+
    0 Votes

    yup

    Jaqui

    and if we don't know about the capabilities because we don't need them ourselves, then how can we help people who do need them?

    The article is over 6 months old, so there is a good chance hat the one weakness mentioned in a comment has been addressed by the Samba dev team.

    +
    0 Votes
    dawgit

    Thanks for that info. I've trying to find out why others were having so much trouble with that issue. Now I know why, I use SuSE, and it was just there. (too bad M$ don't get it. or maybe they do now. hence to the 'Deal' with Novel) again thanks. -d

    +
    0 Votes
    faradhi

    A few months ago, I played with Debian Linux. Now I cannot provide directions because I am not entirely sure what I did. (I am not a linux guru but I read alot.) But, I had the Linux desktop accepting my AD credentials and the desktop appeared in Users and Computers MMC.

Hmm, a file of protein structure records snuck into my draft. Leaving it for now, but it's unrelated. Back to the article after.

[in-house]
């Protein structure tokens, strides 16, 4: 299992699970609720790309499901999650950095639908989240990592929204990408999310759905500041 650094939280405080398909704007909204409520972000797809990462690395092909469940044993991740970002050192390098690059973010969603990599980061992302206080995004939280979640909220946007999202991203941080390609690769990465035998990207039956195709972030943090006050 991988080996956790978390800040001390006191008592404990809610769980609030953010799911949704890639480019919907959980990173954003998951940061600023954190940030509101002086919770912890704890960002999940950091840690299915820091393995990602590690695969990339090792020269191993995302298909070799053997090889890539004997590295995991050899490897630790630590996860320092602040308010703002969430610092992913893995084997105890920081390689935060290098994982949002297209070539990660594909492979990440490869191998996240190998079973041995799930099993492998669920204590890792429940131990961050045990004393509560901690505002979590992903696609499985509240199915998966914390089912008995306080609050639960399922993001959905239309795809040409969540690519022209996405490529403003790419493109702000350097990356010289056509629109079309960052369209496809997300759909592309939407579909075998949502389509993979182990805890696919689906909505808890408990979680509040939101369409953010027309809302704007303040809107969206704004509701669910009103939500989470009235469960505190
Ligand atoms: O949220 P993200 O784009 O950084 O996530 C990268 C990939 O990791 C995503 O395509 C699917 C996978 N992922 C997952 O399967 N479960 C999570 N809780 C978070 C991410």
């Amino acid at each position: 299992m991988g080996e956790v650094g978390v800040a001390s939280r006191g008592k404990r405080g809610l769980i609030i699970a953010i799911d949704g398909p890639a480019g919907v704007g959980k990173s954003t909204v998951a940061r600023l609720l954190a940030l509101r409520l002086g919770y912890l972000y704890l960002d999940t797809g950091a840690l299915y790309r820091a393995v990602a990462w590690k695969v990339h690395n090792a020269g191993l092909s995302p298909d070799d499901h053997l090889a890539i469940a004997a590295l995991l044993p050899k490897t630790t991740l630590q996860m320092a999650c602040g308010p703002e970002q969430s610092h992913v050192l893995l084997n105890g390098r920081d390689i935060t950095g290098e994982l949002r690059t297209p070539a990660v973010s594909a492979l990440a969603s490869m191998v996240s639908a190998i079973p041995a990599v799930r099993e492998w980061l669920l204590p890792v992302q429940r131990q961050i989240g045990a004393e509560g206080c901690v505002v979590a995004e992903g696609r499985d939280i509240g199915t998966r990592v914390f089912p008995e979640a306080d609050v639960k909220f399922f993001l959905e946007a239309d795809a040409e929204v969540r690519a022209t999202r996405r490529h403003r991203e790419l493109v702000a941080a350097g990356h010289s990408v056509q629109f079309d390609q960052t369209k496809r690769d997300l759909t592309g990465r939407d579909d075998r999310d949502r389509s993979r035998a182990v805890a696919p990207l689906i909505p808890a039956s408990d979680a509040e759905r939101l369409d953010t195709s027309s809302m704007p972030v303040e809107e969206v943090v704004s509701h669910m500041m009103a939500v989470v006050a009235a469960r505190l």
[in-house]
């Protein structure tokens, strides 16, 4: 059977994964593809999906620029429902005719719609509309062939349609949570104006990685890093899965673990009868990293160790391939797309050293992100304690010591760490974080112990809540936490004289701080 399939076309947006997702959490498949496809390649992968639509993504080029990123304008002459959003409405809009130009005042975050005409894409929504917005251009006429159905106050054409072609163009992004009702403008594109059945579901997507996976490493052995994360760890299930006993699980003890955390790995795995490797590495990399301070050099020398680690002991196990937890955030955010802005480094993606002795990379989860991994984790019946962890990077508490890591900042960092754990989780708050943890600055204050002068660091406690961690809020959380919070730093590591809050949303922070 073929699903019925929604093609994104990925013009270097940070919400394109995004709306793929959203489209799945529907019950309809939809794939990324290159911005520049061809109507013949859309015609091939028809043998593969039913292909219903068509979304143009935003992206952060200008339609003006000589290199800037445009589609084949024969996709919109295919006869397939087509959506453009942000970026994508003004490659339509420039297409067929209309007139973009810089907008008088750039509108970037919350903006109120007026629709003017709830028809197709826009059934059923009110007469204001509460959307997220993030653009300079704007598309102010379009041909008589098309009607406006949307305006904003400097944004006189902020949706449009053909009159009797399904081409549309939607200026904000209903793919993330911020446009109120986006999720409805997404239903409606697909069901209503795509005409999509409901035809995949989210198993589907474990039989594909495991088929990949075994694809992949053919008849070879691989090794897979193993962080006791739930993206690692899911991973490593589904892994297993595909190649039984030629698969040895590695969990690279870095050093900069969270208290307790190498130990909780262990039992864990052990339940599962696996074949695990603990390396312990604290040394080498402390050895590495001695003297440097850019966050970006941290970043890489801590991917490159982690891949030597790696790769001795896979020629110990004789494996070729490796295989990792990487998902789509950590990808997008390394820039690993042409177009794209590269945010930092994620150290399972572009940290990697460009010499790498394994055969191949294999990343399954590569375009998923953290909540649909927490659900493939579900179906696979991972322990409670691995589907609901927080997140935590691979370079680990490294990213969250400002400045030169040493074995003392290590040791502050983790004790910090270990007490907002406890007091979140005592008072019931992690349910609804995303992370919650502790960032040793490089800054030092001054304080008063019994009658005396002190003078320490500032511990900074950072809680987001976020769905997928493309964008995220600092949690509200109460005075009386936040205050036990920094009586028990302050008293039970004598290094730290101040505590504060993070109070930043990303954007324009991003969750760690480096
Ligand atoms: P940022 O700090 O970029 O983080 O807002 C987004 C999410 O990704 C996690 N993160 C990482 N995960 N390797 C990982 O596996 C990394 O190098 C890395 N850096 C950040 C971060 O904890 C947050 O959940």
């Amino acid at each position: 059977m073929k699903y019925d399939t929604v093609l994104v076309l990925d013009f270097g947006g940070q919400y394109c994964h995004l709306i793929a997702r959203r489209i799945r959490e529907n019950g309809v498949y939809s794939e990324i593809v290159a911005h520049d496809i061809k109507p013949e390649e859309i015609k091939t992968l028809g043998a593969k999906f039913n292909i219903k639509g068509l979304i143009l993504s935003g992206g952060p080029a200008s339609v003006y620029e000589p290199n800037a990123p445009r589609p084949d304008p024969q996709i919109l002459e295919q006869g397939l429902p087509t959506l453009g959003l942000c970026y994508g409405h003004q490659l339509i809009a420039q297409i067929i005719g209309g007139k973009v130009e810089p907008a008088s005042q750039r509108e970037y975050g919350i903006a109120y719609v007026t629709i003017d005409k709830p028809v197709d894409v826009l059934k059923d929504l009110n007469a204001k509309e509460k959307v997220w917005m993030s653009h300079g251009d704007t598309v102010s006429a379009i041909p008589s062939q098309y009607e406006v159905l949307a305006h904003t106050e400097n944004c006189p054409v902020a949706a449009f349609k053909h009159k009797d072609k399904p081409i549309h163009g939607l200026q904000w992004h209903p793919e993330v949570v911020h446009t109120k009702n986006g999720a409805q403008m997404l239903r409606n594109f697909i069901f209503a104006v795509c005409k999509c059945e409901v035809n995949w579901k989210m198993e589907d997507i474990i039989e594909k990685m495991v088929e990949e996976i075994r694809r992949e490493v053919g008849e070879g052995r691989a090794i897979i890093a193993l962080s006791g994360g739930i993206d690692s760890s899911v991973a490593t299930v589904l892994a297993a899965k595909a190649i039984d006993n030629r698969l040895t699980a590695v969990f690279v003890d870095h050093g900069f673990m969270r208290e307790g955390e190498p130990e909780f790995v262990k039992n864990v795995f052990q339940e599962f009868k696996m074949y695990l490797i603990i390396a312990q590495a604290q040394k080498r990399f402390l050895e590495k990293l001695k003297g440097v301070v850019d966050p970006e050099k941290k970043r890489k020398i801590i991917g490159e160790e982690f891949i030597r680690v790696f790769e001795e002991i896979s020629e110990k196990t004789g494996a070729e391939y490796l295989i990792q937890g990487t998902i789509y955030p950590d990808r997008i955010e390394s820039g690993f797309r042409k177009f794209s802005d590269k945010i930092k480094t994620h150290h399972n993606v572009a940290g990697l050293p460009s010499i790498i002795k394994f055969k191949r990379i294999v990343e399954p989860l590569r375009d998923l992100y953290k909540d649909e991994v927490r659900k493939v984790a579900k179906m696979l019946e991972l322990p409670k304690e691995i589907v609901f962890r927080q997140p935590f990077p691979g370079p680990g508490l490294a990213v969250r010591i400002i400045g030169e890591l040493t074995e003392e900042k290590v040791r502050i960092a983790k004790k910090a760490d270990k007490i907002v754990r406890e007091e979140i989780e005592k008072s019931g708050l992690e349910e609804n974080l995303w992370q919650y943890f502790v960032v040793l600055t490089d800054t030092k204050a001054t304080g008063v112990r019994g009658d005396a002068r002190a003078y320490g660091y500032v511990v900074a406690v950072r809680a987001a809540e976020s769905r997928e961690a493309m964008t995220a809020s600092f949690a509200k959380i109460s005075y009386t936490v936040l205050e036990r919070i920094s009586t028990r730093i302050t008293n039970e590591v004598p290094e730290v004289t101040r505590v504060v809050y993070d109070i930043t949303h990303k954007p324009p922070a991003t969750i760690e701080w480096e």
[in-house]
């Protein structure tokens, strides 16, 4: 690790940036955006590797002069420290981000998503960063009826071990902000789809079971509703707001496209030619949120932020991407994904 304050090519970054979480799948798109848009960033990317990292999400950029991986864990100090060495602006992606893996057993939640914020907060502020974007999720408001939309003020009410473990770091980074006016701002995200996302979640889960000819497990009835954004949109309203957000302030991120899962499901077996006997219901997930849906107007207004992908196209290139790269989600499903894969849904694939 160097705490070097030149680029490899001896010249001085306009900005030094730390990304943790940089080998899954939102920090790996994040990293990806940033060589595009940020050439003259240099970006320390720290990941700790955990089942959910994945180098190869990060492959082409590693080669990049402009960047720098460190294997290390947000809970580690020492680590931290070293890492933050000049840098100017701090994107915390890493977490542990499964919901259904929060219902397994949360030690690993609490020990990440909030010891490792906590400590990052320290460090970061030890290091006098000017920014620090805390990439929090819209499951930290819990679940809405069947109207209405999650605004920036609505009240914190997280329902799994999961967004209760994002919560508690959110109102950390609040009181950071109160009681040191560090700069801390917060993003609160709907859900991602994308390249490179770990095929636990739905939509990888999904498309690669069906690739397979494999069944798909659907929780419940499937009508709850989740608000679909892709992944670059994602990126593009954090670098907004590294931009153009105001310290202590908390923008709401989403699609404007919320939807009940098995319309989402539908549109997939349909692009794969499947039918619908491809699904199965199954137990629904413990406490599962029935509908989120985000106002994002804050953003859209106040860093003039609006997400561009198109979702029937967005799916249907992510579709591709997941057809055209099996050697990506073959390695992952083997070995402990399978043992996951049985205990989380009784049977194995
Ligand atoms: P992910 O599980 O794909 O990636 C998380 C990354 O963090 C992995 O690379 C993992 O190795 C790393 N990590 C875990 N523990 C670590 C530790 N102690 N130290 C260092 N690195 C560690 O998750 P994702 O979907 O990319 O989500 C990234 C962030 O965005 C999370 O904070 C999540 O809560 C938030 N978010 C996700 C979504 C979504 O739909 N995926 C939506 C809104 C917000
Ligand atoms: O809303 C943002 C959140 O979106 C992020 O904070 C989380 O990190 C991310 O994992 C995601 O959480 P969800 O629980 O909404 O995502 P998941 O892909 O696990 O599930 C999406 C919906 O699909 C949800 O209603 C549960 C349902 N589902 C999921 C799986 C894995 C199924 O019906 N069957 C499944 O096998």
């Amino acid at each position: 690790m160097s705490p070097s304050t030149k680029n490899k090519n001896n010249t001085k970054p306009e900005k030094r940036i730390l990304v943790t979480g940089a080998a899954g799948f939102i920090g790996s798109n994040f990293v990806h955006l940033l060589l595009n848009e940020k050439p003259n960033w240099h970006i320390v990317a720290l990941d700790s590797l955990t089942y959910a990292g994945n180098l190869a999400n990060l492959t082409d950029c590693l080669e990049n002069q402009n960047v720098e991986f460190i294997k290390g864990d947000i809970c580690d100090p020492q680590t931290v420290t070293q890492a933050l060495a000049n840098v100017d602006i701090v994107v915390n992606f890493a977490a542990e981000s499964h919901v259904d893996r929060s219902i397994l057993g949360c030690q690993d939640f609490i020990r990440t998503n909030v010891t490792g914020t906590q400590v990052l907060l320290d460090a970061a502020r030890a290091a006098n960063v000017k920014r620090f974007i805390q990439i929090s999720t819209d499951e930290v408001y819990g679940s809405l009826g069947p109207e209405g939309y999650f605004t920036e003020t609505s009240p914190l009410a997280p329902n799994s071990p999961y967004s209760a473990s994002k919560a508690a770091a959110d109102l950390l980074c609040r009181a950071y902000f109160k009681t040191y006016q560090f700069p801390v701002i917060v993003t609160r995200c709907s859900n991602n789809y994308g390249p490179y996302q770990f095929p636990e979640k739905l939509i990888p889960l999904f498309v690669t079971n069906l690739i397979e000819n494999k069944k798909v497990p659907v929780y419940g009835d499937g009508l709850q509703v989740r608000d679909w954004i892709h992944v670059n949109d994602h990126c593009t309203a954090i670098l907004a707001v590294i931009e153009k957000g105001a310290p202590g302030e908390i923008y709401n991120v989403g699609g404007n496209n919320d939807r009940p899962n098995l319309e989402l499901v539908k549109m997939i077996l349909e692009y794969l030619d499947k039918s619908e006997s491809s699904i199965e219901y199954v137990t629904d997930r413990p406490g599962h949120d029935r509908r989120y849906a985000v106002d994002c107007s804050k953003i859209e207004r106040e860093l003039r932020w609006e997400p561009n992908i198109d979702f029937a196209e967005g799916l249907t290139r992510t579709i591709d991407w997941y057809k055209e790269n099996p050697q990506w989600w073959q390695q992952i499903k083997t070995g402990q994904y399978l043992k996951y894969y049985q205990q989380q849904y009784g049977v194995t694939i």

Now, having said that. I tried SUSE as well so I could just be speaking out of my Arse. However, I am about 80% certain that I accomplished AD login with both.

    +
    0 Votes
    wayoutinva

    MS got the idea of AD from Novell (NDS anyone) they should be able to "crack it" so to speak. Hopefully it will keep getting better..remove the barriers for having a mixed environment if a company so chooses.

    +
    0 Votes
    dawgit

    Thanks for that info. I've trying to find out why others were having so much trouble with that issue. Now I know why, I use SuSE, and it was just there. (too bad M$ don't get it. or maybe they do now. hence to the 'Deal' with Novel) again thanks. -d